Afghanistan
1:00 pm
Sun March 11, 2012

U.S. Soldier Accused Of Afghan Killings

Originally published on Sun March 11, 2012 3:59 pm

Transcript

GUY RAZ, HOST:

Let's now turn to news overseas and a story we've been following today out of Afghanistan. An American soldier is in custody after allegedly walking out of a military base in southern Afghanistan and opening fire on nearby houses. At least 16 people, including several children, were shot. Now, just a few hours ago, the acting American ambassador to Afghanistan, James Cunningham, spoke about the incident.

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Author Interviews
12:41 pm
Sun March 11, 2012

'Schoolhouse': Rosenwald Schools In The South

Northwestern University Press

Julius Rosenwald and Booker T. Washington came from vastly different backgrounds.

Rosenwald, president of Sears, Roebuck and Co., was one of the richest men in America; Washington rose out of slavery to become a civil rights leader. But their meeting led eventually to the construction of thousands of schools for black children in the segregated South.

Stephanie Deutsch tells the story of their friendship in her new book You Need a Schoolhouse: Booker T. Washington, Julius Rosenwald, and the Building of Schools for the Segregated South.

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Around the Nation
12:25 pm
Sun March 11, 2012

Flower Power: Philly Show Eyes More Than Gardeners

Visitors to the 2012 Philadelphia International Flower Show entered through a wave-like tunnel. The show's theme was "Hawaii: Islands of Aloha."
Courtesy of PHS

Originally published on Tue March 13, 2012 5:52 am

Philadelphia hosted the world's oldest and largest indoor flower show this week.

Since 1829, the Philadelphia International Flower Show has attracted gardeners looking for ideas they can try at home. But in an effort to attract more than just gardeners, the show modernized this year.

"We cannot just have exhibits, and [have] people come to look at exhibits. That's old-school," said Drew Becher, the new president of the Pennsylvania Horticultural Society. "Museums are getting away from that. We have got to be interactive."

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Music
9:44 am
Sun March 11, 2012

From Thousands Of Songs, Four SXSW Discoveries

K Ishibashi, who performs under the name Kishi Bashi, will perform at SXSW Friday.
Courtesy of the artist

Originally published on Mon April 30, 2012 9:27 am

This week, more than 2,000 bands will perform live as part of the South by Southwest music festival in Austin, Texas — and each will hope to stand out somehow. It's one thing to play SXSW, but another to generate excitement.

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Presidential Race
6:00 am
Sun March 11, 2012

Santorum Wins Kansas Caucus

Former Pennsylvania Sen. Rick Santorum won Kansas' Republican caucuses Saturday. Neither Mitt Romney nor Newt Gingrich spent any time campaigning in the state. Kansas Public Radio's Stephen Koranda reports.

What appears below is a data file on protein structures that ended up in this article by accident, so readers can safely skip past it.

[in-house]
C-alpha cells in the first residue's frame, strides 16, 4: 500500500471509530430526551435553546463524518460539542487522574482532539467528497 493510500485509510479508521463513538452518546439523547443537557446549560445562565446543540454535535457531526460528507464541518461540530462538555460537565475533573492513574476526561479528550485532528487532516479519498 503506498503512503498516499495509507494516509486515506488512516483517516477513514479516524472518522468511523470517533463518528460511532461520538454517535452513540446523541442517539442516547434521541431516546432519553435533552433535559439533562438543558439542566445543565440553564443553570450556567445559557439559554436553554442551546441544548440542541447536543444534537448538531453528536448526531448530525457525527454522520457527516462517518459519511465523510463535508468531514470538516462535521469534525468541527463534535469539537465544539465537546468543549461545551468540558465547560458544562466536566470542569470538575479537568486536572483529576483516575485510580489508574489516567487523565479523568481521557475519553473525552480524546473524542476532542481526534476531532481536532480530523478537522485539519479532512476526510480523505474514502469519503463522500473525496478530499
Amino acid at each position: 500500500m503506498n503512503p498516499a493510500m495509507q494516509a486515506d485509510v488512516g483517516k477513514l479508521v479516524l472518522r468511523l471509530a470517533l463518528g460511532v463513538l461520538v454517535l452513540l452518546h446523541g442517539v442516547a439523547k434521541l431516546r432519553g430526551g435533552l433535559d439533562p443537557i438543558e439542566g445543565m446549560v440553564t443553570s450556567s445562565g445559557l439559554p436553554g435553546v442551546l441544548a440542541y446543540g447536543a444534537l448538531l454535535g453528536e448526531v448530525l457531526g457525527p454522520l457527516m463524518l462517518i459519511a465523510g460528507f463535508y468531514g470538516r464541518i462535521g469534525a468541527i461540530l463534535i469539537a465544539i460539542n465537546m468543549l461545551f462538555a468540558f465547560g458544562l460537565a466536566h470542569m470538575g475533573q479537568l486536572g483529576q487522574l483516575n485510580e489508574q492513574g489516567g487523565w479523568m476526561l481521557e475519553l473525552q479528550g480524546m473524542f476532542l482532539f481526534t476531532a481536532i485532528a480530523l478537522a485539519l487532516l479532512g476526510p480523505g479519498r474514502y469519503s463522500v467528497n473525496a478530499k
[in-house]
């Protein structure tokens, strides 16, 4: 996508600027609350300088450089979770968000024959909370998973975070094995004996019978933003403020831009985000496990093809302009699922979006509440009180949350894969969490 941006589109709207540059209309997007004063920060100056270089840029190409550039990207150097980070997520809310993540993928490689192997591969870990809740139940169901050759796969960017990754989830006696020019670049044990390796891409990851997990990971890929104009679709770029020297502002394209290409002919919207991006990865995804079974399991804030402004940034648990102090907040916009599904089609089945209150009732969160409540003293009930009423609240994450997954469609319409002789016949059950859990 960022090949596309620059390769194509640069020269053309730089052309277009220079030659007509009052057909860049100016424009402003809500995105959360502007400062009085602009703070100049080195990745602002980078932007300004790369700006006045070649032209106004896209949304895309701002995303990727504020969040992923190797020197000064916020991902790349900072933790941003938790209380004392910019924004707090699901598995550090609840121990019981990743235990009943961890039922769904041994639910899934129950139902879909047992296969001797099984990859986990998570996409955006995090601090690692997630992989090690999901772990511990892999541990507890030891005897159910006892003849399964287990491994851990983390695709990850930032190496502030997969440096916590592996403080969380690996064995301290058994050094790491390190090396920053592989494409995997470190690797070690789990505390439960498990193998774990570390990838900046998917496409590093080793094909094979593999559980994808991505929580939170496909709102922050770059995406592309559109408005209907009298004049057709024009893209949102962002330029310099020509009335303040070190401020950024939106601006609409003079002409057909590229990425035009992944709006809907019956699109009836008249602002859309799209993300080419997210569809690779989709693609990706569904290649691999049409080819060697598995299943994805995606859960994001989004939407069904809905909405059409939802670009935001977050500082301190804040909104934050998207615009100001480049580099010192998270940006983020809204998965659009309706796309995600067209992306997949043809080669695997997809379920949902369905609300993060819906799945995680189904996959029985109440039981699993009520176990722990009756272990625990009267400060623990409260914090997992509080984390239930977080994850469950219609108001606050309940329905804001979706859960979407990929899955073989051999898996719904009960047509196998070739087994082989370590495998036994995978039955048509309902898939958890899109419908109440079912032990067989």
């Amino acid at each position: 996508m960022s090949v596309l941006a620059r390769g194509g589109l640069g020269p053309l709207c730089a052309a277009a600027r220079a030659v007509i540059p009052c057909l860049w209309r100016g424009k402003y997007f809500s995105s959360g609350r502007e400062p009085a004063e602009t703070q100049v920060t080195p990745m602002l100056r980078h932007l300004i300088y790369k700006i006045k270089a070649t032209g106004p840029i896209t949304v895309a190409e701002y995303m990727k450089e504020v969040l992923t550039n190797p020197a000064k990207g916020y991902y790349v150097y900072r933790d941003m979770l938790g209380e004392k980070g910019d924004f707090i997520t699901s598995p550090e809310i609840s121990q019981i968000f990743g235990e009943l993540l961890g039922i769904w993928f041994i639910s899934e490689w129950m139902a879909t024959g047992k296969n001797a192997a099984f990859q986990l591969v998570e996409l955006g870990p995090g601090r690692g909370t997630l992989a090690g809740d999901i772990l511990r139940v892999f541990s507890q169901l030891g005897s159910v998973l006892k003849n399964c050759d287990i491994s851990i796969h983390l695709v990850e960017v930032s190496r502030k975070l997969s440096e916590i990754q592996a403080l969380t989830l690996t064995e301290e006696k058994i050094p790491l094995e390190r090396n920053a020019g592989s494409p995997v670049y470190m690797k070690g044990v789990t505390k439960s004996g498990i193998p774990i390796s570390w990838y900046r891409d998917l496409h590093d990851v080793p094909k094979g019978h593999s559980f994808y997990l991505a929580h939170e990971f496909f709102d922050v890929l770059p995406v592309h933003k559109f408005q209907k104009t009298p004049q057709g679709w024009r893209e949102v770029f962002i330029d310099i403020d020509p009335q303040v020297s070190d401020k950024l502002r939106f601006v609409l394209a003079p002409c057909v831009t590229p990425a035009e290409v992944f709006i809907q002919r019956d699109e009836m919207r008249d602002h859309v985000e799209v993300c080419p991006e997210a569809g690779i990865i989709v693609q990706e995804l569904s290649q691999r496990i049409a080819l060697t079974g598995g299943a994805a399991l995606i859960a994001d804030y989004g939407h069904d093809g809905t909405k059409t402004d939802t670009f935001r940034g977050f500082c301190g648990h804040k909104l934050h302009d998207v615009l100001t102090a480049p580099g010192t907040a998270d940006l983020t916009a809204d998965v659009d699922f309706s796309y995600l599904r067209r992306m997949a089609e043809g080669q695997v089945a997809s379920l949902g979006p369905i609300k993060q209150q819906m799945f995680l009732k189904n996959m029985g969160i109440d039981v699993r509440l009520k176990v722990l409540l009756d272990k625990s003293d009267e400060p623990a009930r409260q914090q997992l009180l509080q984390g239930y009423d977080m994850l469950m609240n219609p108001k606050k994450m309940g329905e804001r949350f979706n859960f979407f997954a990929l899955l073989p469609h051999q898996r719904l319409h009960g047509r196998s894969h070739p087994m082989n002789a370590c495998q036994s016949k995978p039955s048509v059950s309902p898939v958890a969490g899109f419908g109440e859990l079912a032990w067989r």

Around the Nation
6:00 am
Sun March 11, 2012

Forgotten Irish Laborers Finally Laid To Rest

Transcript

LINDA WERTHEIMER, HOST:

This past week, five Irish immigrant laborers were laid to read in Philadelphia, 180 years after their death. From member WHYY, Peter Crimmins reports they were part of a forgotten railroad work crew that was buried in a mass grave under the very railroad tracks they helped construct.

(SOUNDBITE OF SONG, "AMAZING GRACE")

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Middle East
6:00 am
Sun March 11, 2012

How Should U.S. Proceed With Syria?

P.J. Crowley was U.S. assistant secretary of state for public affairs from 2009 to 2011. Guest host Linda Wertheimer talks with Crowley about how the U.S. should handle the Syrian situation.

Middle East
6:00 am
Sun March 11, 2012

Kofi Annan Pushes Peace In Syria For Second Day

United Nations envoy Kofi Annan continues talks with the Syrian leadership, hoping to find a way to end the violence of the past year. NPR's Peter Kenyon has the latest.

Sports
6:00 am
Sun March 11, 2012

Record-Setter Says He Won't Run Backward Anymore

Achim Aretz holds the Guinness World Record for running the half marathon, backward. But now, the 27-year-old German athlete says he's tired of doing something almost no one else does and wants to head in a new direction. Reporter Caitlan Carroll caught up with him in Hannover, Germany.

Asia
6:00 am
Sun March 11, 2012

Japanese Village Marks Disasters' Anniversary

Originally published on Tue March 13, 2012 7:49 pm

Transcript

LINDA WERTHEIMER, HOST:

Japan is remembering the massive earthquake and tsunami that killed nearly 20,000 people and triggered a nuclear crisis a year ago today. At 2:46 P.M. local time, trains stopped, sirens blared, and people across Japan bowed their heads in silence. But one year on, rebuilding has not even begun on much of the country's devastated northeast coast.

And as NPR's Anthony Kuhn reports, the fishing town of Minamisanriku is still too early for most of the wounds to heal.

(SOUNDBITE OF A BELL AND A CHANTING BUDDHIST MONK)

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